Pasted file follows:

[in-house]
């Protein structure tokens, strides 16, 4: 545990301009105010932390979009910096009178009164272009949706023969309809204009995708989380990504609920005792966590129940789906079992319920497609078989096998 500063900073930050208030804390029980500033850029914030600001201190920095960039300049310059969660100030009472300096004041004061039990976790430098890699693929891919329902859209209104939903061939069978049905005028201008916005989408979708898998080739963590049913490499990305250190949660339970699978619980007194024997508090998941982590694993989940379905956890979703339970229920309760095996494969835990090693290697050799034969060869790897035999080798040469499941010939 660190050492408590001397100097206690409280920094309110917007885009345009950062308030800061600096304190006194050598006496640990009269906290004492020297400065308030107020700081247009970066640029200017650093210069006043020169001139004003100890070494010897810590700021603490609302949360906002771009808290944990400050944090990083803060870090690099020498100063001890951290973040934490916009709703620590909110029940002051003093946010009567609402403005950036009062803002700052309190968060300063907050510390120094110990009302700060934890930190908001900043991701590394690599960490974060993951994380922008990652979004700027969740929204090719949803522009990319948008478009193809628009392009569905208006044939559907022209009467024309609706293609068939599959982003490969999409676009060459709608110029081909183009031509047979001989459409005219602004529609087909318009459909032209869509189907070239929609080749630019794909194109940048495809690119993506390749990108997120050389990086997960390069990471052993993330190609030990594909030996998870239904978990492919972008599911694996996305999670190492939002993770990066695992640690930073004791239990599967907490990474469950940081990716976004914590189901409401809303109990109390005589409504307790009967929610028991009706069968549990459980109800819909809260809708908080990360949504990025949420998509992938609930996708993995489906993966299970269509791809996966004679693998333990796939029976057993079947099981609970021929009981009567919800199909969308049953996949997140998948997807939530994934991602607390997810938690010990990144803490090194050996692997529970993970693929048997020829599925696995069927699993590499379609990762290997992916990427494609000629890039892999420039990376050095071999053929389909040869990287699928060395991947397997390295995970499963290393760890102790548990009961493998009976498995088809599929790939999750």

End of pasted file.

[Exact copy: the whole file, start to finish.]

[in-house]
């Protein structure tokens, strides 16, 4: 545990301009105010932390979009910096009178009164272009949706023969309809204009995708989380990504609920005792966590129940789906079992319920497609078989096998 500063900073930050208030804390029980500033850029914030600001201190920095960039300049310059969660100030009472300096004041004061039990976790430098890699693929891919329902859209209104939903061939069978049905005028201008916005989408979708898998080739963590049913490499990305250190949660339970699978619980007194024997508090998941982590694993989940379905956890979703339970229920309760095996494969835990090693290697050799034969060869790897035999080798040469499941010939 660190050492408590001397100097206690409280920094309110917007885009345009950062308030800061600096304190006194050598006496640990009269906290004492020297400065308030107020700081247009970066640029200017650093210069006043020169001139004003100890070494010897810590700021603490609302949360906002771009808290944990400050944090990083803060870090690099020498100063001890951290973040934490916009709703620590909110029940002051003093946010009567609402403005950036009062803002700052309190968060300063907050510390120094110990009302700060934890930190908001900043991701590394690599960490974060993951994380922008990652979004700027969740929204090719949803522009990319948008478009193809628009392009569905208006044939559907022209009467024309609706293609068939599959982003490969999409676009060459709608110029081909183009031509047979001989459409005219602004529609087909318009459909032209869509189907070239929609080749630019794909194109940048495809690119993506390749990108997120050389990086997960390069990471052993993330190609030990594909030996998870239904978990492919972008599911694996996305999670190492939002993770990066695992640690930073004791239990599967907490990474469950940081990716976004914590189901409401809303109990109390005589409504307790009967929610028991009706069968549990459980109800819909809260809708908080990360949504990025949420998509992938609930996708993995489906993966299970269509791809996966004679693998333990796939029976057993079947099981609970021929009981009567919800199909969308049953996949997140998948997807939530994934991602607390997810938690010990990144803490090194050996692997529970993970693929048997020829599925696995069927699993590499379609990762290997992916990427494609000629890039892999420039990376050095071999053929389909040869990287699928060395991947397997390295995970499963290393760890102790548990009961493998009976498995088809599929790939999750």